Louisiana lawmakers advance sports betting tax measure, tax break limitation

By David Jacobs | The Center Square

Louisiana House members voted Monday to advance one of three bills that would create the regulations and tax rates for sports betting, which 55 of 64 Louisiana parishes voted to legalize last year.

“The people spoke,” said Rep. John Stefanski, the Crowley Republican who authored House Bill 697.

Stefanski’s bill calls for a 10% tax on the net proceeds of an operator for on-premise sports wagering and an 18% tax on net proceeds from mobile betting. The bill also calls for the Louisiana Lottery to oversee sports betting through kiosks placed in bars and restaurants, which Stefanski said was meant to allow retail establishments to benefit. Many bars and restaurants have video poker terminals, and some owners are worried legal sports betting will cut into that part of their business.

If HB 697 is approved in its current form, 30% of the revenue from the taxes on proceeds would be dedicated to providing services for residents with developmental disabilities. Most of the rest would go to education through the state’s Minimum Foundation Program, though parishes where bets are placed would get 5%.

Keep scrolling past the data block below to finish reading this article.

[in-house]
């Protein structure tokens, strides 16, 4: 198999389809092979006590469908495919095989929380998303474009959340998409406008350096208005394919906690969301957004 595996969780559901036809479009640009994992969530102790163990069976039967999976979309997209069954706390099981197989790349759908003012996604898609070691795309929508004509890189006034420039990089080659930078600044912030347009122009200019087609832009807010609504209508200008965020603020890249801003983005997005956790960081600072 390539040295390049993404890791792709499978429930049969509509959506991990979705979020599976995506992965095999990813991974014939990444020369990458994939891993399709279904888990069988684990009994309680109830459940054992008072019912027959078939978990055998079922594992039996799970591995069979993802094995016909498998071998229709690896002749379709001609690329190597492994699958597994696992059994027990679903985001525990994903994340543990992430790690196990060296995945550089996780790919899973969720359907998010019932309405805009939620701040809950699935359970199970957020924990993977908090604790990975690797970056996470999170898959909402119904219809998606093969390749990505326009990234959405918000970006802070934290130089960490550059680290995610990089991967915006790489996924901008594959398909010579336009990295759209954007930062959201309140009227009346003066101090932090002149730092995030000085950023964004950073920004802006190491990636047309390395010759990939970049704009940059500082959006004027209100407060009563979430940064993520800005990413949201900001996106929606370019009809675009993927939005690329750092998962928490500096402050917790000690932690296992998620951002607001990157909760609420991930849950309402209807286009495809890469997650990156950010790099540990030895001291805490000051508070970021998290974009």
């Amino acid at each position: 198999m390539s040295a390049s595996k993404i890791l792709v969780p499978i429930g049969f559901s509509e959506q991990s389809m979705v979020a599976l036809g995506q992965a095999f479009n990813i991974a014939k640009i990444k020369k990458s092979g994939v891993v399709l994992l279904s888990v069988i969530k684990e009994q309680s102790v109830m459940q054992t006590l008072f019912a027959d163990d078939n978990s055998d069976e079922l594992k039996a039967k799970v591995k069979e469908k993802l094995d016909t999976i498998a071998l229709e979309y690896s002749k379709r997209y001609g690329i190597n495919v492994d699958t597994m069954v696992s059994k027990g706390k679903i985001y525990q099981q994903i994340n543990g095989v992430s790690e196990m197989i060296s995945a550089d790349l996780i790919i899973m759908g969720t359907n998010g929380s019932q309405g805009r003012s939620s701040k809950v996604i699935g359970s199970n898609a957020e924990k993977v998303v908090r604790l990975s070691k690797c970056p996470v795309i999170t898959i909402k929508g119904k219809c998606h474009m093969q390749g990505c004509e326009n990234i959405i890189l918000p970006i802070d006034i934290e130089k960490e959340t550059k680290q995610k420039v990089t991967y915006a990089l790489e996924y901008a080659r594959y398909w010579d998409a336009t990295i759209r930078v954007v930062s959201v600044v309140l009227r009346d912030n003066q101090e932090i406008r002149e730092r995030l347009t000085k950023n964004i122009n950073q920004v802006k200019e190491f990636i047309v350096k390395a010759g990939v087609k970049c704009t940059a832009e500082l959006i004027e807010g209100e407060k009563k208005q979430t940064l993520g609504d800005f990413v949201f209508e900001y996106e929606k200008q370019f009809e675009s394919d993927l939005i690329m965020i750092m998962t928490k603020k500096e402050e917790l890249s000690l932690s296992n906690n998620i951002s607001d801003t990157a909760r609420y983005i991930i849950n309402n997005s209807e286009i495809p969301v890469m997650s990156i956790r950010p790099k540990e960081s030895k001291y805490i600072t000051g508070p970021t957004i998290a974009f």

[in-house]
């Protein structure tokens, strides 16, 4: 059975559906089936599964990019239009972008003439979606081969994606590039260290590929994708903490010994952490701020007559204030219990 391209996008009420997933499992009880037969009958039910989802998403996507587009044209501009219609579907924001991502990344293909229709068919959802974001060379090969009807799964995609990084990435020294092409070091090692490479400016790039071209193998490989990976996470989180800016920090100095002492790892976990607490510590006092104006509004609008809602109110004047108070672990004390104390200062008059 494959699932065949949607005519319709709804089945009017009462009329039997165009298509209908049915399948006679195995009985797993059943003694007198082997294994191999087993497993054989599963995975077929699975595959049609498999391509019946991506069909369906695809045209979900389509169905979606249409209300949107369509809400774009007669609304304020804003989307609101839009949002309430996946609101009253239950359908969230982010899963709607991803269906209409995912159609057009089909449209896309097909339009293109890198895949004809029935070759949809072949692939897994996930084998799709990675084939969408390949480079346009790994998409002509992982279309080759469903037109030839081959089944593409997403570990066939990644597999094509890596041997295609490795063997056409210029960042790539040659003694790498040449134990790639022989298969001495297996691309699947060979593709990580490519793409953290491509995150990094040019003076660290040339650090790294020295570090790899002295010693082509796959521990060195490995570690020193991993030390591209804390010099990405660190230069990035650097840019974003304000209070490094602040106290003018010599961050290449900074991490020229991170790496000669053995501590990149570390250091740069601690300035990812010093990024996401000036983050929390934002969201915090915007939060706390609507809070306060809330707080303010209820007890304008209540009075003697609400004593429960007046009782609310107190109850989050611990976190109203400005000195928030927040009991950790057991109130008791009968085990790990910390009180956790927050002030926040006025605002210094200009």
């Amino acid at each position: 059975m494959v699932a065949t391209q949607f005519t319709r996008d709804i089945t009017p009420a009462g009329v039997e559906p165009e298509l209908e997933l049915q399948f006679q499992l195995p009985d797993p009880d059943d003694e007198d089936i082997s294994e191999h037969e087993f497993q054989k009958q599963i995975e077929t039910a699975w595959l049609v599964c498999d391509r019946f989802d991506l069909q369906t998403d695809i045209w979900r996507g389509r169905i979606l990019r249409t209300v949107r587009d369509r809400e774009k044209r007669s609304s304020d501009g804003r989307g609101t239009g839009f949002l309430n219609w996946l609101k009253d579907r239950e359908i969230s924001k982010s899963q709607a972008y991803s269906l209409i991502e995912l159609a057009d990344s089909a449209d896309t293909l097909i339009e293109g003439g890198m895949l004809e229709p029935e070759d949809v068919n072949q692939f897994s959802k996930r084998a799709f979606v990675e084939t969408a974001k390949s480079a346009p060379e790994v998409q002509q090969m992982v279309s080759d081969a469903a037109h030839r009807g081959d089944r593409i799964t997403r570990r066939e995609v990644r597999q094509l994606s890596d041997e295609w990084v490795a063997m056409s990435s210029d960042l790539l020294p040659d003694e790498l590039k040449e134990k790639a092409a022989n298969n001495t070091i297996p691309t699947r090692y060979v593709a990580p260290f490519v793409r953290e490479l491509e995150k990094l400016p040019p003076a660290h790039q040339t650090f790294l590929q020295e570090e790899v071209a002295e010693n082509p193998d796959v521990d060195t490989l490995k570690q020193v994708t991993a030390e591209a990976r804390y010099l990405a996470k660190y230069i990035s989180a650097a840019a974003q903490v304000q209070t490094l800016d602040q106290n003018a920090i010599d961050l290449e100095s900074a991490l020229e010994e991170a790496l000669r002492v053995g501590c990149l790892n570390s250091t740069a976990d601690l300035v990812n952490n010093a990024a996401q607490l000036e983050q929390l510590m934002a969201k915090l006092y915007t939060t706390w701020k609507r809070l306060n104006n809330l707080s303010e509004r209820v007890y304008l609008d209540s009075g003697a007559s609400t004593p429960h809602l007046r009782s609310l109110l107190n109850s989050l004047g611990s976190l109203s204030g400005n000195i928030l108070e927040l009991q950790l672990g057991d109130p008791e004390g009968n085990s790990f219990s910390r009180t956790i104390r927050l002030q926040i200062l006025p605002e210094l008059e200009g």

The House passed Stefanski’s bill with a 77-24 vote.

Senate Bill 202 by Republican Senate President Page Cortez would allow the state to issue 20 licenses to operate a sports book, limited to operators of the state’s 16 casinos and four horse racing tracks. Senate Bill 142 by Sen. Rick Ward, R-Port Allen, calls for the revenue from the licensing fees to be deposited in the general fund, though some lawmakers likely will call for the money to be dedicated to early childhood education.

On the other side of the Capitol on Monday, the Senate voted 20-16 to approve Senate Bill 240 by Sen. Jay Luneau, D-Alexandria. The bill is meant to prevent companies from using refundable income and corporate franchise tax credits to not only reduce their tax liability but to have the state end up owing them money.

Luneau said he recognized some companies in some years might still be able to reduce their tax liability to zero, but argued there should be a limit.

“There ought to be a floor,” Luneau said. “We shouldn’t be going below zero.”

Some types of companies were taken out of the bill at their request, which led Sen. Barrow Peacock, R-Bossier City, to ask whether small companies that can’t afford lobbyists to help them get an exception were being treated unfairly. Luneau said he didn’t think so because small companies aren’t getting the big tax breaks that bring their tax liability “below zero.”